He did not say what presidential authority would give him that power, and the warning on Tuesday appeared to misunderstand - or misconstrue - the fact that Harley would be using its overseas production facilities to sell motorcycles in Europe, not back into the United States.

Overseas markets have become critical to Harley-Davidson, as sales slow in the United States.

The company recently announced plans to consolidate some of its US plants, including closing its factory in Kansas City, Missouri, and merging its operations with one in York, Pennsylvania.

On Tuesday, employees at the York facility said they were sympathetic to Mr Trump's concerns, but also understood the company's need to protect its bottom line.

Many of the workers voted for Mr Trump and still support him, but said the President, in his former life as a businessman, would do the same thing Harley-Davidson was doing to survive.

"Harley-Davidson is as American as apple pie, and the President understands that," said Ms Sue Thomas, who does a variety of jobs at the York plant.

"I believe he's a bit hurt, and those who fly the flag high are understandably disappointed because Harley-Davidson is an American treasure."

But Ms Thomas added: "I know the President believes Harley-Davidson should work with him, but he's a businessman, too, and I don't believe for a moment he wouldn't do this with his business."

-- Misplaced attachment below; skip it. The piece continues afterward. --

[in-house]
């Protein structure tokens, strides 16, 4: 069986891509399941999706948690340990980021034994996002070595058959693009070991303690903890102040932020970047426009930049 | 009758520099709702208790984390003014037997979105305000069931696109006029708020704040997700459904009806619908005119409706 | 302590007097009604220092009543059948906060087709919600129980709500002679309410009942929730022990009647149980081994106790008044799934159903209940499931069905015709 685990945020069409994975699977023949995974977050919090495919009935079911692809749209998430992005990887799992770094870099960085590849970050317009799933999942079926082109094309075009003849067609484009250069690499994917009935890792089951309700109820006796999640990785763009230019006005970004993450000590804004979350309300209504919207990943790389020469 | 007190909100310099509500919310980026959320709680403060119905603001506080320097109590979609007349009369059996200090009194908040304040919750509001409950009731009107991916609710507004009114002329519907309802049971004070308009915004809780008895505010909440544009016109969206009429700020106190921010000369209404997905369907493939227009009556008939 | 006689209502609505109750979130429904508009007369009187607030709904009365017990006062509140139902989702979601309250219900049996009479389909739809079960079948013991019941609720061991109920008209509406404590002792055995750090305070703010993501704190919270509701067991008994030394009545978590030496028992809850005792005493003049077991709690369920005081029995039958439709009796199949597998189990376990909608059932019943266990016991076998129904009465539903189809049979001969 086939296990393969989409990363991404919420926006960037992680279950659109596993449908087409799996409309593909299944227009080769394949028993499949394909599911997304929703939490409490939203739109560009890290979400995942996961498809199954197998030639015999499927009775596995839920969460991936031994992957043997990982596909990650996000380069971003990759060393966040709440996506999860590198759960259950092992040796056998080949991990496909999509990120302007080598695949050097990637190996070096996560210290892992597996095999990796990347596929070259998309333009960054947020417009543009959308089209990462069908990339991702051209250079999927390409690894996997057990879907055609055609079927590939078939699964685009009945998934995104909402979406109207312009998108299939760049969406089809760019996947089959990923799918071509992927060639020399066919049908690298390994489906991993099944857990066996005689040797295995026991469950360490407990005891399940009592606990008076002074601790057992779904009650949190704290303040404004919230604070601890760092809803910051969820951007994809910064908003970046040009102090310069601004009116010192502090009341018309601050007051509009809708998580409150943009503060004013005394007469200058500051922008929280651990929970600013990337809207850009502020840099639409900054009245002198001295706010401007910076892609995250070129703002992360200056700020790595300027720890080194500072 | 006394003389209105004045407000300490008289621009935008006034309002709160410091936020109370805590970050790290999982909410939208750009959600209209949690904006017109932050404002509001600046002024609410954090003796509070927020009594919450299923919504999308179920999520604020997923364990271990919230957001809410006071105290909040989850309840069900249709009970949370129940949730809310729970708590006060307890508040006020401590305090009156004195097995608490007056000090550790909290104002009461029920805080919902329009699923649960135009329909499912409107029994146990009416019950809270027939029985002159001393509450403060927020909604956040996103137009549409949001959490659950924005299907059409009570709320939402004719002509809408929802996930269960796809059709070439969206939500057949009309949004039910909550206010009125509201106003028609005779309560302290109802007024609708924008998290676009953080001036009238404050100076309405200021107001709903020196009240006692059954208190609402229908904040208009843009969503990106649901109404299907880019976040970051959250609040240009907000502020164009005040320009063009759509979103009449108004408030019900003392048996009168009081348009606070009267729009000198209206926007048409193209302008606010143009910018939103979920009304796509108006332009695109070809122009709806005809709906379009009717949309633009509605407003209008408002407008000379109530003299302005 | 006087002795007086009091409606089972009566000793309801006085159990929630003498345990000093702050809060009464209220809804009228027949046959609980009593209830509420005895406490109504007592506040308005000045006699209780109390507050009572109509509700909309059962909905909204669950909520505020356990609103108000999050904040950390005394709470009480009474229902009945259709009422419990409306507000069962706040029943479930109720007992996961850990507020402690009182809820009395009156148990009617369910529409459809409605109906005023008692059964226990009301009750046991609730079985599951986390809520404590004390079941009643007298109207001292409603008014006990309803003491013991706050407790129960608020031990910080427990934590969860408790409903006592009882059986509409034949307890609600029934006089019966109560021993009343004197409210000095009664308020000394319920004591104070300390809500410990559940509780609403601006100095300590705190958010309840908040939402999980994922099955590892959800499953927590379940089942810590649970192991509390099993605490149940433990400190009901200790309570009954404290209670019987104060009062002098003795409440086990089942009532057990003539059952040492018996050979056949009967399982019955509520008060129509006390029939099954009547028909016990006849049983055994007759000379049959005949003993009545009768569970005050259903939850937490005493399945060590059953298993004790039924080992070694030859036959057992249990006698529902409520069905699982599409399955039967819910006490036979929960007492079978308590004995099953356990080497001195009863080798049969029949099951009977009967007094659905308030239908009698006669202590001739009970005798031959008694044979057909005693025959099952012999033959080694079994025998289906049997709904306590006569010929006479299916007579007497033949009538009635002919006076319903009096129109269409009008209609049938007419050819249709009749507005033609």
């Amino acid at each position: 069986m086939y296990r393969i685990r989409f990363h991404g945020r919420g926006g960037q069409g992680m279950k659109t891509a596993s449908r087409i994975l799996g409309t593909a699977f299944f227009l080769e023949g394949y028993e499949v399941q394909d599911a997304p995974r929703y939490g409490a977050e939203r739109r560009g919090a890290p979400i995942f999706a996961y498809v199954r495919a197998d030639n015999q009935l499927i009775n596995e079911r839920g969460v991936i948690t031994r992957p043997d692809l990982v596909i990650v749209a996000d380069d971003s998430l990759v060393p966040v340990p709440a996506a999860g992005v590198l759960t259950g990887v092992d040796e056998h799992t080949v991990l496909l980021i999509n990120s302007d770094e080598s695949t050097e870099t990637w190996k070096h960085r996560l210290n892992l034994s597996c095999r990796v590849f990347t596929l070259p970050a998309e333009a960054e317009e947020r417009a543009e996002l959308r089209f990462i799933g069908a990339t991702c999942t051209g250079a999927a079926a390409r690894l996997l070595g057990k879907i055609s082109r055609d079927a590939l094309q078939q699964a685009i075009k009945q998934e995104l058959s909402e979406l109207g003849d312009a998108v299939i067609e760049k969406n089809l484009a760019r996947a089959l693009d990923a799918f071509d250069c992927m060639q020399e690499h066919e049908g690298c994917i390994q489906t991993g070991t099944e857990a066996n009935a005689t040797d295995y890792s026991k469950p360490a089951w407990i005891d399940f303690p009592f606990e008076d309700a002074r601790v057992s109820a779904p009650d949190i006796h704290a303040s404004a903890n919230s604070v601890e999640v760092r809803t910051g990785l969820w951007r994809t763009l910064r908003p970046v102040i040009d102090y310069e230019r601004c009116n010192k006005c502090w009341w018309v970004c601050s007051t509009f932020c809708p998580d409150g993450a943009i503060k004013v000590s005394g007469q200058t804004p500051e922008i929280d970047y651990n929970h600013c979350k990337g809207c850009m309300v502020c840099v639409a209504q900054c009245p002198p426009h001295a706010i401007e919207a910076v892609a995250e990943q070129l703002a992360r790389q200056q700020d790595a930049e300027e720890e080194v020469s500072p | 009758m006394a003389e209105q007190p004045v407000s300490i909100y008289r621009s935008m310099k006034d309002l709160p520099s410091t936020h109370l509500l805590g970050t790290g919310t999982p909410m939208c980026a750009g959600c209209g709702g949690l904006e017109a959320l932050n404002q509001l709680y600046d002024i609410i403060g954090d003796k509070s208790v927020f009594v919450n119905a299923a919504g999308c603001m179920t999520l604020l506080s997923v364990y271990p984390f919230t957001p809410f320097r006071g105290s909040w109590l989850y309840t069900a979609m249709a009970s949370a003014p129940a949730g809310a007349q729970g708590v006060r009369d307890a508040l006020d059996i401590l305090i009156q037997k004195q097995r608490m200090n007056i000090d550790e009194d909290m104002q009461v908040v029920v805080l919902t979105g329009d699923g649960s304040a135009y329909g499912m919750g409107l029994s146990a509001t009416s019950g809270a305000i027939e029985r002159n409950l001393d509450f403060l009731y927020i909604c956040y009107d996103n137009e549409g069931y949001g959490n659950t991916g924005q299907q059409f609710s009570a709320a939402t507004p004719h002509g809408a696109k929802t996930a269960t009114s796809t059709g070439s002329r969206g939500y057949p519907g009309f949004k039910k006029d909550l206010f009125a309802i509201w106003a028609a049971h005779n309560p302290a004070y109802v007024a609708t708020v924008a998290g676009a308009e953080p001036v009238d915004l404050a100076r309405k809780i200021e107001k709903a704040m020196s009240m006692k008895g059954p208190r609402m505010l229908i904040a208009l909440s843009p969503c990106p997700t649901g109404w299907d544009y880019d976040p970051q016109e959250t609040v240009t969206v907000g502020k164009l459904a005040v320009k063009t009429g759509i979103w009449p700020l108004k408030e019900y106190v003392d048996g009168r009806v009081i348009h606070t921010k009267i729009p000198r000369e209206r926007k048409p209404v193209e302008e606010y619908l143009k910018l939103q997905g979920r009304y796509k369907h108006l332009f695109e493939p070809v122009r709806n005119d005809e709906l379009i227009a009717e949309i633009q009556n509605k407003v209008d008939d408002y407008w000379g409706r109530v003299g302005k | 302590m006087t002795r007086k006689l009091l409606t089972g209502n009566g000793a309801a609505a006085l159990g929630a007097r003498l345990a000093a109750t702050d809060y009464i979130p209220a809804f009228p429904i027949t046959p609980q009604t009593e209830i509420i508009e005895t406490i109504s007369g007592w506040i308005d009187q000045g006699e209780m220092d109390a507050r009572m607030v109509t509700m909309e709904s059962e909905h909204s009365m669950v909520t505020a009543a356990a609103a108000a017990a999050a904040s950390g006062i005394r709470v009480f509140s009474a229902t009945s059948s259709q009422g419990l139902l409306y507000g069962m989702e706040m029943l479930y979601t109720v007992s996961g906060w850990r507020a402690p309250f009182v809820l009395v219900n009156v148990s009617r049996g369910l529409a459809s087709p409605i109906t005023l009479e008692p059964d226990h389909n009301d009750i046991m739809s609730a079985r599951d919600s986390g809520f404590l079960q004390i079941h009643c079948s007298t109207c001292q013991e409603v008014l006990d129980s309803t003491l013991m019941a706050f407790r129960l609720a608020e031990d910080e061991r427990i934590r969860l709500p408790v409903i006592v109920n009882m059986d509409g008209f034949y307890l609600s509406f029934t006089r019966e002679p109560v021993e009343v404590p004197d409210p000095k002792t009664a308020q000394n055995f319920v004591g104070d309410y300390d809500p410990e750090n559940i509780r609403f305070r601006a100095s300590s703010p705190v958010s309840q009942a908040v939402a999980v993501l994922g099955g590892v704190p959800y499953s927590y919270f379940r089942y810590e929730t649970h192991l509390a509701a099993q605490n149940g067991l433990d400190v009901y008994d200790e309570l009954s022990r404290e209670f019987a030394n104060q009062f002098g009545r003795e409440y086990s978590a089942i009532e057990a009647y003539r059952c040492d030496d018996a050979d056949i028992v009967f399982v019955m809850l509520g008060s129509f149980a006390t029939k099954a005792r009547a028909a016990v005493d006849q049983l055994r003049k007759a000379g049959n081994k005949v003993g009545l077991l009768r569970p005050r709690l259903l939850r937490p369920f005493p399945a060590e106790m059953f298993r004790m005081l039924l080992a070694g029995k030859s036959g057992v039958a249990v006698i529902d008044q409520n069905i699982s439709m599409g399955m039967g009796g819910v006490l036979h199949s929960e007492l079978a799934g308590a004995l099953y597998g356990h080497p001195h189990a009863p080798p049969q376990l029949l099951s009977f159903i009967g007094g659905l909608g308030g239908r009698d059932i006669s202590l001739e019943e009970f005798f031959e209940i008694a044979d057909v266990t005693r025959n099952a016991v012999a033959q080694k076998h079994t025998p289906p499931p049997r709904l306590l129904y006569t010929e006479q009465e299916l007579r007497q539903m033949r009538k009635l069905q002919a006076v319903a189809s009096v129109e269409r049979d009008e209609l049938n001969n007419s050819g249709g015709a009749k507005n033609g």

Mr David Paige, an 11-year staff engineer at Harley-Davidson, said that what was best for the long-term interests of the business was ultimately best for him, too.

"Harley is doing what Harley needs to do to survive, and that's important to my feeding my family," Mr Paige said.


The President's public attack on Harley is likely to further frustrate Republicans, who have been increasingly worried about the fallout from his trade war.

Speaker Paul Ryan, a Wisconsin Republican, said on Tuesday that the company's move was a sign that unilateral tariffs did not work.

"I don't think tariffs are the right way to go," Mr Ryan said. "I think tariffs are basically taxes, and what ends up happening is you get escalating tariffs, or escalating taxes."

Representative Jim Sensenbrenner, a Wisconsin Republican, urged Mr Trump to take a more targeted approach in his trade negotiations that would protect American workers and businesses.

"It's unfortunate that such a strong Wisconsin company like Harley-Davidson should have to bear the brunt of this trade dispute," he said.

And Senator Ben Sasse, a Nebraska Republican, who is a frequent critic of Mr Trump, defended Harley's patriotism and condemned Mr Trump's trade policies as bad economics.

"This will go over like a Vespa at Sturgis," Mr Sasse said, invoking the scooter brand and the South Dakota site of a large annual motorcycle rally.

"The problem isn't that Harley is unpatriotic - it's that tariffs are stupid."

The company has remained publicly quiet since announcing its manufacturing decision in a public filing on Monday.

The Harley-Davidson Twitter feed has not addressed Mr Trump's concerns, and the company declined to make its chief executive available for an interview.

At the York plant on Tuesday, a man who identified himself only as "the boss" handed out a statement reiterating the Monday filing, which said the shift in operations "represents the only sustainable option" for the company to make its bikes affordable and accessible to European customers.

"Europe is a critical market for Harley-Davidson," the statement said.